My son's Chinese writing and Pinyin exercise; raising trilingual bilingual multilingual children Chinese Mandarin Russian English
My son's Chinese writing and Pinyin exercise


After doing this for a while, it all started to click in his mind – we did NOT need to spend 40 hours learning Pinyin systematically!


The Pinyin practice takes 5 minutes or so. I then write out sentences for him to read, or write out some questions and encourage him to write out his answer. That’s 30 minutes of highly effective learning.


And the best thing is that this basic technique can be adapted to suit any individual child.


Incorporating Art and Storytelling into Reading and Writing


My daughter, for example, loves drawing and is a very visual learner.


I actively incorporate drawing into our study routine. When we’re learning new words or reading sentences, I encourage her to draw pictures or scenes to illustrate our writing.


My daughter answering a question and doing Pinyin exercise; she also adds her own pictures illustrating the sentences, which are about the Ugly Duckling story we were reading together; raising bilingual trilingual multilingual children; combining words pinyin and art and pictures
My daughter answering a question and doing Pinyin exercise; she also adds her own pictures illustrating the sentences, which are about the Ugly Duckling story we were reading together

Or we can flip it around – sometimes, we first start by drawing a picture together, and then we annotate each part or write a sentence to describe what’s going on.


The point I’m trying to get across is that the possibilities with just a blank sheet of paper and a writing instrument are literally endless.


You can adapt it however you want.


It encourages true creativity and reduces your child’s dependence on technology and sensory stimulation.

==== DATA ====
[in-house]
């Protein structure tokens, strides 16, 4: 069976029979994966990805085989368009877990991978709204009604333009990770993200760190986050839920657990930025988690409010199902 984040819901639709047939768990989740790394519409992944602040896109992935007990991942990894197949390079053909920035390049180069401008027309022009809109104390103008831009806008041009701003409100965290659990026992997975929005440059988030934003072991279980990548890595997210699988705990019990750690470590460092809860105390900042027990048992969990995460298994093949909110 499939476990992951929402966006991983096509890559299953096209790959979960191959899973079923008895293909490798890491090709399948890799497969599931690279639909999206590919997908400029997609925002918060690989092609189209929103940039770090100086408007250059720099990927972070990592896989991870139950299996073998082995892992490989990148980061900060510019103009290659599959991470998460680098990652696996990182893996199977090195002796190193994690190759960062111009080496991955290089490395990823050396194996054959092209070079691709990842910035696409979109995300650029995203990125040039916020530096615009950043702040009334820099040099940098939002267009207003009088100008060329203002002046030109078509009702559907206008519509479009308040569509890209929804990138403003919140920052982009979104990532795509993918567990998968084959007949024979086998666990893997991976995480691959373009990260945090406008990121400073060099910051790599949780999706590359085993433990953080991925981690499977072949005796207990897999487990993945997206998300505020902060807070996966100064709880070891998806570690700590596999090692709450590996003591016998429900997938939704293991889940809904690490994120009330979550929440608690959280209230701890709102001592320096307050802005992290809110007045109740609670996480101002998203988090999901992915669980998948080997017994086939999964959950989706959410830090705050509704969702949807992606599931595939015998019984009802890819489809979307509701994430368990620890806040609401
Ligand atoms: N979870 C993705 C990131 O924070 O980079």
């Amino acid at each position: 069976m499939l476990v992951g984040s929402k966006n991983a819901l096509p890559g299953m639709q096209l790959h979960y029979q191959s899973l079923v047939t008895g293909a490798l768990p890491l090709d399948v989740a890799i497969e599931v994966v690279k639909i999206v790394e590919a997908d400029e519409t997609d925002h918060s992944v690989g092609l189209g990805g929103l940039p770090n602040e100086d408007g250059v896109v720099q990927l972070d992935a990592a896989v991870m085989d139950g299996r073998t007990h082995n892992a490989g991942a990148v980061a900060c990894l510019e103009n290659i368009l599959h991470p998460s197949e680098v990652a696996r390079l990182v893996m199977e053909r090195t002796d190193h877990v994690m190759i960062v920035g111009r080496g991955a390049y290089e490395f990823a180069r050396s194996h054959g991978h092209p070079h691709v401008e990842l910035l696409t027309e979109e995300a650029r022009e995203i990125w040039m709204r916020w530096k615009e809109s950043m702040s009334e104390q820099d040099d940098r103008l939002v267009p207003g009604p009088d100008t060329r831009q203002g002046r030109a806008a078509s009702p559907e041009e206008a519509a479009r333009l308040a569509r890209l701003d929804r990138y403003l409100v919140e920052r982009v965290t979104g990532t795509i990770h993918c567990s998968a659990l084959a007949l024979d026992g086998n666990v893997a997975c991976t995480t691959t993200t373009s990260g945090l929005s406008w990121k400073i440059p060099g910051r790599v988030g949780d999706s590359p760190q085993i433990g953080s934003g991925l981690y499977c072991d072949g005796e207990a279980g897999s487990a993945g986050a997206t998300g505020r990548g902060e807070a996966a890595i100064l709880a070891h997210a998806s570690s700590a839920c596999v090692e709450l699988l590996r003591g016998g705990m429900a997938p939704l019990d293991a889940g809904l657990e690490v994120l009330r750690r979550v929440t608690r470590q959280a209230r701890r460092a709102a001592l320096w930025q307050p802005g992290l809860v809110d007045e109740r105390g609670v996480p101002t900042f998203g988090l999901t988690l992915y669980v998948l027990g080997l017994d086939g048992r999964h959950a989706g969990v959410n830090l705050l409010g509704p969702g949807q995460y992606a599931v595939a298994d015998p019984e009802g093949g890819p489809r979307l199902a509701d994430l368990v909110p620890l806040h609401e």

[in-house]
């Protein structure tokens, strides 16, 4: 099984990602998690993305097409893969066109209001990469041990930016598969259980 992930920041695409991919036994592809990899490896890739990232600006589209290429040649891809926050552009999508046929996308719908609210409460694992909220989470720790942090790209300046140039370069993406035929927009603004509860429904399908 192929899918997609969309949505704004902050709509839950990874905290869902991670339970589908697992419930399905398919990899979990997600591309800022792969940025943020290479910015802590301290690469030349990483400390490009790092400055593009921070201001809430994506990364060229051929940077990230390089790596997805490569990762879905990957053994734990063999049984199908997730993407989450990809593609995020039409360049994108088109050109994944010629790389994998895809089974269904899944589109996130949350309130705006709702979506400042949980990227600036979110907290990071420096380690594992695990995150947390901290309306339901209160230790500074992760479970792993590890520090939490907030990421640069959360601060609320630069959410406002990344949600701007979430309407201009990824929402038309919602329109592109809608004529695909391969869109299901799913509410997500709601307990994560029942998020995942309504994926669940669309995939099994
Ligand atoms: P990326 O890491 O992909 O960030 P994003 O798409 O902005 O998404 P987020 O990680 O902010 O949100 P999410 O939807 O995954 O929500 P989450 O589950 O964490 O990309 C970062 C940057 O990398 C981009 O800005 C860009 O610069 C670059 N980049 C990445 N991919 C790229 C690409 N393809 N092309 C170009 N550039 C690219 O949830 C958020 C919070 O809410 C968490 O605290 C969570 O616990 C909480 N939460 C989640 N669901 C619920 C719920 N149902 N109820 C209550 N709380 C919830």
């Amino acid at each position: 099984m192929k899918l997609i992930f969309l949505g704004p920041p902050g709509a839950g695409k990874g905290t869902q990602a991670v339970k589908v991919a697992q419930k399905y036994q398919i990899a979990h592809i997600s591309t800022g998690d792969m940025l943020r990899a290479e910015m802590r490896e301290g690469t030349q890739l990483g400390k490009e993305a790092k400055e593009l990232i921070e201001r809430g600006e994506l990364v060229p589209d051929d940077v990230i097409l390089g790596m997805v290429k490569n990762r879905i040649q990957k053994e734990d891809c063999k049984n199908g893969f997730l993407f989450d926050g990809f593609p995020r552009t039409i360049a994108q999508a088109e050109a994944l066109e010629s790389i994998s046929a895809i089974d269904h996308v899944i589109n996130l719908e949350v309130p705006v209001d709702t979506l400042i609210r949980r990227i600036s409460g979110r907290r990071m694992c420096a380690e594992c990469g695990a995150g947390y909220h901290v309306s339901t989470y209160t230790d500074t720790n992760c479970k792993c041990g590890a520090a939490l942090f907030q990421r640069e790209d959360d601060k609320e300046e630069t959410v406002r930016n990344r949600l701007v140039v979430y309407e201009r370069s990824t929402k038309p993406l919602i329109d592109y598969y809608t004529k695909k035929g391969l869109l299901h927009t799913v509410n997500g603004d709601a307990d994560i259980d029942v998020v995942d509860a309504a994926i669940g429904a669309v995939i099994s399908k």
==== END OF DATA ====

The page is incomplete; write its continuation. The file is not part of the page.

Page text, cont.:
I can’t remember where I read this, but I once read somewhere that a very famous education expert once said this:


There’s almost nothing you can’t teach your child with just a pen, a piece of paper, and two hours of your time.


Very wise words indeed.


Technology is Not All Bad!


Despite everything I've said in this post, I am by no means an anti-technology dinosaur!


I firmly believe technology can be extremely powerful in helping both adults and children learn new things. And your child absolutely does need to learn how to use technology to survive in today’s world.


But the purpose of this post is to show you that you absolutely do NOT need fancy equipment, apps, devices or spend a ton of money to help your child achieve their language goals and potential.



You do NOT need to spend a lot of money to raise a bilingual, trilingual or multilingual child. Pen and paper is the ultimate low-cost tool!
You do NOT need to spend a lot of money to raise a bilingual, trilingual or multilingual child. Pen and paper is the ultimate low-cost tool!


If you know the target language yourself and have the patience, you absolutely CAN teach them how to read and write with the humblest yet the most powerful of tools that human ingenuity has ever created.


So, just go and grab the notepad you have gathering dust in a drawer somewhere and a pen or pencil, and start a reading and writing routine with your child today.


I promise you that you and your child will re-discover the joy of teaching and learning without digital distraction, and you’ll love the freedom of allowing your imagination to guide you.



The joy and freedom of putting pen to paper is one of the best gifts you can give to your child; raising bilingual trilingual multilingual child; low tech education; screen free education; screen free parenting
The joy and freedom of putting pen to paper is one of the best gifts you can give to your child


I really hope you got some value from today’s post!


Please also share in the comments below if you have any questions about today’s content, or if there are any particular topics you’d like me to discuss in any future blog posts/ videos.


Thank you!